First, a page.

Continuing with the operational set-up illustrated in FIG. 1, the transverse spatial extent of the composite transfer is defined by the shape and extent of the laser spot illuminating the substrate. The laser spot can be shaped by a mask in the beam path or preferably by an optical or other imaging system 18, as known in the art. The transverse spatial extent of the transferred material is preserved by proximity of source and workpiece. In use, the substrate and workpiece may be clamped in contact for concurrent movement with respect to the laser spot with motor means provided to effect their preprogrammed motion. In the preferred mode of operation, however, the substrate and the workpiece would be preprogrammed for movement with respect to each other for single or multiple transfers, and motor means 20 and 22 would be individually provided to effect the preprogrammed motion. In this embodiment, the laser spot could be moved with respect to one or both of the movable members in the plating zone. A programmable controller 24 is used to coordinate the various motor means as well as the operation and movement of the laser spot. The resulting plated area would thus normally be formed of a series of coterminus transferred dots. In other uses, the laser spot would be preprogrammed for movement with respect to the clamped substrate and workpiece.
Referring now to FIG. 2 which illustrates, in section, a preferred composite 12 for practicing the invention, such composite comprises a thin laser absorptive polymer film 12a which is adapted to lie adjacent the transparent source substrate 10, see FIG. 1. A preferred polymer for use herein is polyimide, having a relatively high optical coefficient of absorption of at least about 2×104 cm-1 for an excimer laser operation in the range of about 193 nm to about 351 nm. By the use of such a polymer, the energy generated by a single excimer shot or pulse will be sufficiently absorbed therein causing heating and vaporization of a portion of the absorptive polymer with a build-up of pressure resulting in the remaining or overlying polymer being blown off and propelling the overlying composite 12 toward the workpiece 14 or target area. For more information on other suitable polymers, reference is made to U.S. Pat. No. 4,987,006, wherein the data thereof is incorporated herein by reference.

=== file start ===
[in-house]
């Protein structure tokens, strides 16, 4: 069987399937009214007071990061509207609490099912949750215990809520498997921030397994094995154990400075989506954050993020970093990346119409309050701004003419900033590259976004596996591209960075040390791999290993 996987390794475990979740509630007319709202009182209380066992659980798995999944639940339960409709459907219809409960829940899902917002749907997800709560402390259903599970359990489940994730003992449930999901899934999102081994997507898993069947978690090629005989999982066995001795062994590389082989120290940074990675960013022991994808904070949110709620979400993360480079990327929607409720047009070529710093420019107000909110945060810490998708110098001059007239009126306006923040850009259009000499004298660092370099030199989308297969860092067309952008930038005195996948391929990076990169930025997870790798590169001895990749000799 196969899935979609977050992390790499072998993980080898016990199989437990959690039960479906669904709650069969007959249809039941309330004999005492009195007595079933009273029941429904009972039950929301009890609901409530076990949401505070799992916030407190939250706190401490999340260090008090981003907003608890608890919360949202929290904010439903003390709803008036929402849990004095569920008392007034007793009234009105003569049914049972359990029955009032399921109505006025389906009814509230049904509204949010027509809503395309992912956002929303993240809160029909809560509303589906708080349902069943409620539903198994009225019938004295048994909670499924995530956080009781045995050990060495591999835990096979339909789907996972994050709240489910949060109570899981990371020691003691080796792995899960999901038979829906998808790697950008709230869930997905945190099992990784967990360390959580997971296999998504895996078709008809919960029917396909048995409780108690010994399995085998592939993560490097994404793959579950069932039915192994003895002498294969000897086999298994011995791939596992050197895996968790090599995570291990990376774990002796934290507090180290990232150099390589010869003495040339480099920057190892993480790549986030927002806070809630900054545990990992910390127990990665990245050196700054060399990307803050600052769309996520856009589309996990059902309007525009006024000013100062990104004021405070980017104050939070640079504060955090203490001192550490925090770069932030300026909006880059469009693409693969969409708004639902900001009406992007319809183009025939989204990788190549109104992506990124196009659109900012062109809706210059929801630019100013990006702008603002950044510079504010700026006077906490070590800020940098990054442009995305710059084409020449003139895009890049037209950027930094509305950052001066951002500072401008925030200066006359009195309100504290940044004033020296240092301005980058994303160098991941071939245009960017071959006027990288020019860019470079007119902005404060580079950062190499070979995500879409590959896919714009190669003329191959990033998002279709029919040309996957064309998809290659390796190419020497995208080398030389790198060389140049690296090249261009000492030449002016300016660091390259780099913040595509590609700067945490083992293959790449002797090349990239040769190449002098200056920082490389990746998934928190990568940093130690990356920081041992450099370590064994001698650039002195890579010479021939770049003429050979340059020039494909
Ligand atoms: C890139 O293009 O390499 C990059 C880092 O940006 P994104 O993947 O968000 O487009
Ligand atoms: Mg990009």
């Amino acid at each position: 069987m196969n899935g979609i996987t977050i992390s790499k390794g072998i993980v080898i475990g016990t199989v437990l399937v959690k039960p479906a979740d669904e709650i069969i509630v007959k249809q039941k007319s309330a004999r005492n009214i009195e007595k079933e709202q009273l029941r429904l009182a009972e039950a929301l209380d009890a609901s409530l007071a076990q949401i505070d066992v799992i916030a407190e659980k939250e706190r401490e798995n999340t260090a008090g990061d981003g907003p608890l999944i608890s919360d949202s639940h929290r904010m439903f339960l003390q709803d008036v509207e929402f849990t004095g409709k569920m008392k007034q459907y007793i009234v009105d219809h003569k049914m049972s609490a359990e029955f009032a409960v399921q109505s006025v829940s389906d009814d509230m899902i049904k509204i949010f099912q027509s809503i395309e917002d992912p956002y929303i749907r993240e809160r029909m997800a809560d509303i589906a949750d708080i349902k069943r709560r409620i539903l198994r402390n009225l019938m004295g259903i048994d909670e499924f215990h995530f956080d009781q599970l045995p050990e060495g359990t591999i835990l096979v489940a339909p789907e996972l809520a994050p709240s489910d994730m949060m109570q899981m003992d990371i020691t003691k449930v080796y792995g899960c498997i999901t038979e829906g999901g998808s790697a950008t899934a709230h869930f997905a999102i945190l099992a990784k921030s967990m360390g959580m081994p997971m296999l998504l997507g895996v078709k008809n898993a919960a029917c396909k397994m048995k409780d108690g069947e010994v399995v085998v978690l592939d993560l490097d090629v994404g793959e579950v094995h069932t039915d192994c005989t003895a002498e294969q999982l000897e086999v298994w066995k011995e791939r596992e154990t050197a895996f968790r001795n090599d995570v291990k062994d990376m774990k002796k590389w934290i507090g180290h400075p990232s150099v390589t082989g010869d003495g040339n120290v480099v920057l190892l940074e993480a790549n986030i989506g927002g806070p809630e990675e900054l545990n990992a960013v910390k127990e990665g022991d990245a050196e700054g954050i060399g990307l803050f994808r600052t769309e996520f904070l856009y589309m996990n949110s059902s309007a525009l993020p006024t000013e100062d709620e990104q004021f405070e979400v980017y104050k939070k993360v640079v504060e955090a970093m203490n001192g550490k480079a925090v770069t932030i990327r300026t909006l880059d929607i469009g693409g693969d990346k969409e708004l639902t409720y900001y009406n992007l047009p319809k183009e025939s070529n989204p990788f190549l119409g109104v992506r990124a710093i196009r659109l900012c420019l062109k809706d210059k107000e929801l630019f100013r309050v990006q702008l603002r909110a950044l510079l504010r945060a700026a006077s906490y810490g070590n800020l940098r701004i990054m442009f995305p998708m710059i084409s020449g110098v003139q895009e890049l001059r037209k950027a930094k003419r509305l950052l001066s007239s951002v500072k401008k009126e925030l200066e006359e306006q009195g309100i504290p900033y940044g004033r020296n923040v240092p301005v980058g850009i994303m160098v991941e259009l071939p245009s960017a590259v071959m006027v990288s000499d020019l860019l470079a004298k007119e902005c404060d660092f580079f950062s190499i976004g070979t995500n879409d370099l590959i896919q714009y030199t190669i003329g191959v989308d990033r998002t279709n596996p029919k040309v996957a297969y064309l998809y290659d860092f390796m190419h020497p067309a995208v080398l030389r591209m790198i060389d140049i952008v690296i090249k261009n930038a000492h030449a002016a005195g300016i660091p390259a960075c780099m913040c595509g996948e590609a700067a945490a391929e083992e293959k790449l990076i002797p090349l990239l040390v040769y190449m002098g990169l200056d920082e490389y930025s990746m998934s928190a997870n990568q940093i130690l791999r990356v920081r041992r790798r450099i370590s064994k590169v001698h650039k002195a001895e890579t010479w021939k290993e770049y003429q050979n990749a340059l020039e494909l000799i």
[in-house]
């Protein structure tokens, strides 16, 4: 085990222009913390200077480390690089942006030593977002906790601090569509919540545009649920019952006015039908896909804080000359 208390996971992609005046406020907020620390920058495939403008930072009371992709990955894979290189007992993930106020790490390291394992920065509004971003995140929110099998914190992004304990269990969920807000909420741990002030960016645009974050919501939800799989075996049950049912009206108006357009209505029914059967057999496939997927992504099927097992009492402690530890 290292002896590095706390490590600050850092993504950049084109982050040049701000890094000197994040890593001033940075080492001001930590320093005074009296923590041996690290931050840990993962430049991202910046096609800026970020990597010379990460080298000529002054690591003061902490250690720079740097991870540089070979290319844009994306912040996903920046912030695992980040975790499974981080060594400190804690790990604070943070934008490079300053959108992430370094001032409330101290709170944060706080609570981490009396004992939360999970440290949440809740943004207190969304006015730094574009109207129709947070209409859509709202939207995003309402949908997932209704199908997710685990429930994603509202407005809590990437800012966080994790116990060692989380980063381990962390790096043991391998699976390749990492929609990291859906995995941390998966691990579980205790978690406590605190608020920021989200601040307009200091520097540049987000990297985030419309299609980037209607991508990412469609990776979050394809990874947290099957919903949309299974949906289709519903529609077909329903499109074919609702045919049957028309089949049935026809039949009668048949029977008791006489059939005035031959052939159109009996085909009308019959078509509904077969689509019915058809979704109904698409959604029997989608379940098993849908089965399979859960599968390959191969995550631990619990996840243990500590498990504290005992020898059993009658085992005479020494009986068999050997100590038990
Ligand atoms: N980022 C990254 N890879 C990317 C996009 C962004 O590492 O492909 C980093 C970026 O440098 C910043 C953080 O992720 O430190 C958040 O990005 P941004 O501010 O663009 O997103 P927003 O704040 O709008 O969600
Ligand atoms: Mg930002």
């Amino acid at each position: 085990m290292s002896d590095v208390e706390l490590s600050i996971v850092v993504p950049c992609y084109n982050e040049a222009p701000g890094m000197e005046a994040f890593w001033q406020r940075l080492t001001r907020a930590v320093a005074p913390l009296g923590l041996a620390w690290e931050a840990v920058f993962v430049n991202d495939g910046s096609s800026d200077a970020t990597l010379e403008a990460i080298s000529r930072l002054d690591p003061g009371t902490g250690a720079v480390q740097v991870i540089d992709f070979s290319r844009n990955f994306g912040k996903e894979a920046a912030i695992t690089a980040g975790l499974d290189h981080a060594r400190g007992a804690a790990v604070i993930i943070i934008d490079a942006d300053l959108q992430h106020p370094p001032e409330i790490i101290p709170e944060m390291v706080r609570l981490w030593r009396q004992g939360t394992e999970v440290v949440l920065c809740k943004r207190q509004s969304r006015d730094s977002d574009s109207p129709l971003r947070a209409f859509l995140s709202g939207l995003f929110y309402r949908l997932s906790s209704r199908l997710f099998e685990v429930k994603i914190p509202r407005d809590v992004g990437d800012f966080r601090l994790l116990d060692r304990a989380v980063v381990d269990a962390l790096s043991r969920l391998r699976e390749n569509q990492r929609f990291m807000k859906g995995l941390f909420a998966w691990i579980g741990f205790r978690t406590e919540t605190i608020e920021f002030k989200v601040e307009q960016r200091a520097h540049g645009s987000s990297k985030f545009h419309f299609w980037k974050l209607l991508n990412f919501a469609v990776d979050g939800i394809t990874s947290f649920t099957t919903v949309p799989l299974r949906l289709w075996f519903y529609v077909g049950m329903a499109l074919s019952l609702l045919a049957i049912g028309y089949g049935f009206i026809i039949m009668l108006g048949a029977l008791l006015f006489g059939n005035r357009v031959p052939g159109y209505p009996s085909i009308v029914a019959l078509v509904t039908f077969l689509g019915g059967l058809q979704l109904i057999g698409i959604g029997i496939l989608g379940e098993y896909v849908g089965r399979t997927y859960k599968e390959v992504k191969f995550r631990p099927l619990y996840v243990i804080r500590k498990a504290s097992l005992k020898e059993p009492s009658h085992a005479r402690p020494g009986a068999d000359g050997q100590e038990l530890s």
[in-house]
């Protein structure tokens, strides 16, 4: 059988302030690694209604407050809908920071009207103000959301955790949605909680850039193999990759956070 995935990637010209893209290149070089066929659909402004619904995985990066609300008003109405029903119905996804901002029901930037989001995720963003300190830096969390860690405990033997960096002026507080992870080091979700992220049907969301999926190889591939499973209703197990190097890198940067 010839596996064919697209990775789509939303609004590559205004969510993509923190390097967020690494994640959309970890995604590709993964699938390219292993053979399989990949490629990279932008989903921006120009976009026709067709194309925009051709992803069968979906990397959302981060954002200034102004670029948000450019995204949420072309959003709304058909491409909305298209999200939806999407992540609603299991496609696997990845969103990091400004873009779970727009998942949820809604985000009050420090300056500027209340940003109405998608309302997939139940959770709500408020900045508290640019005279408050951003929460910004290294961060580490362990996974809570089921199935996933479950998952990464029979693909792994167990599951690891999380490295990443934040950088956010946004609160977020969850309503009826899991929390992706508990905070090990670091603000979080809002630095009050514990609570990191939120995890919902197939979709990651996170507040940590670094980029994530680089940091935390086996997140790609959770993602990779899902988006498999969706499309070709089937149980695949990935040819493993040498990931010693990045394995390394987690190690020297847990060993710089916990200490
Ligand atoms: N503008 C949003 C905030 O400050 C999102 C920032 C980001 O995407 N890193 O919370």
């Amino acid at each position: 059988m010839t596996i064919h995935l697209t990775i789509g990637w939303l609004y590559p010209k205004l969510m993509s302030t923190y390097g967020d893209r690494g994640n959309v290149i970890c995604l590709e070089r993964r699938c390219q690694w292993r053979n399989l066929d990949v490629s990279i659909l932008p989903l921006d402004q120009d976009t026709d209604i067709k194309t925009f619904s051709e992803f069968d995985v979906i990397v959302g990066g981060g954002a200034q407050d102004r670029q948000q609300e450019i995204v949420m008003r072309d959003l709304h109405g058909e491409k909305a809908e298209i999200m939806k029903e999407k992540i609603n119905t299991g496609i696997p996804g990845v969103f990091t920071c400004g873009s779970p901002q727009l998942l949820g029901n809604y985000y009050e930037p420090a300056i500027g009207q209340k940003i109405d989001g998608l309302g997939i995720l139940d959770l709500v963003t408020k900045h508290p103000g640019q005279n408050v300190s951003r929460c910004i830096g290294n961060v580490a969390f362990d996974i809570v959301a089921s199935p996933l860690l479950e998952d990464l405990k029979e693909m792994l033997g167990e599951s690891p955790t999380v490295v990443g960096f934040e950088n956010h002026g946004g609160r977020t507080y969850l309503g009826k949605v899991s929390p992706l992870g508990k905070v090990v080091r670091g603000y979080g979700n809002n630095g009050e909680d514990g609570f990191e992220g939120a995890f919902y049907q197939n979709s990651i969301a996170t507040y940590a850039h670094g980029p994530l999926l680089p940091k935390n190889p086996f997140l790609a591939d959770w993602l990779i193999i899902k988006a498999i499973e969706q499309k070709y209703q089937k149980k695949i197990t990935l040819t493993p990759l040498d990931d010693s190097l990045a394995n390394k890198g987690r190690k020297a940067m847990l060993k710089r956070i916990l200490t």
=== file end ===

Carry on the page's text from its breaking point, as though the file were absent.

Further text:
The layer 12b, adjacent the thin absorptive polymer layer 12a, is gold or other metal or alloy which ultimately becomes the contact area for the composite which is pressure bonded or cold welded to the substrate 14. The layer 12c, intermediate the gold layer 12b and gold flash layer 12d, is a layer of nickel, the major purpose of which is to provide a diffusion barrier between gold layer 12b and the preferred copper or copper alloy substrate 14. That is, the nickel layer 12c prevents the copper, or alloy thereof, from diffusing through to the gold, layer 12b. The purpose of the gold flash layer 12d, having a typical thickness of about 120 angstroms, is present to provide an oxide formation barrier. While gold represents the preferred metal for the flash layer, it should be noted that other metals, such as indium and palladium, which are relatively inert to oxidation may be used. It will be recalled that the composite is formed under vacuum to prevent formation of an oxide layer on the nickel, which under atmospheric conditions would easily and quickly form.
In a series of experiments directing a single pulse of an excimer laser at a quartz substrate having mounted thereon a composite of the type described above, where the energy density was varied over a broad range, it was discovered that there is a critical window, below and above which poor adhesion or image definition results. Data from the experiments are presented in TABLE I, where the composite 12 comprised a polyimide layer 12a of between 0.25 to 2.5 microns, a gold layer 12b of about 1.2 microns, and a gold flash layer 12d of about 120 angstroms. (The nickel layer was not used.)
TABLE I______________________________________Spot Size Energy DensityTest X (cm) Y (cm) J/cm2 Adhesion Image______________________________________A 0.1143 0.1092 8.3 marginal poor- distorted edgesB 0.1092 0.1016 9.4 good poor- distorted edgesC 0.0978 0.0978 10.9 good marginalD 0.0919 0.0922 12.3 good goodE 0.0838 0.0889 14.0 better goodF 0.0762 0.0762 17.9 best superior edge definitionG out of focus >18 acceptable poor distorted image - poor edge definition______________________________________
In U.S. Pat. No. 4,987,006, it was believed that an energy density of 7 J/cm2 was sufficient to effect pressure bonding or cold welding of gold to a copper substrate or workpiece. Through further research, it was discovered that to achieve good adhesion and imaging, i.e. good spot definition, much higher energy densities were required, and that in fact an energy density window existed. Specifically, it was determined that such a window was present for an energy density range of about 8 J/cm2 to about 20 J/cm2, with a preferred smaller window of from about 12 J/cm2 to about 18 J/cm2.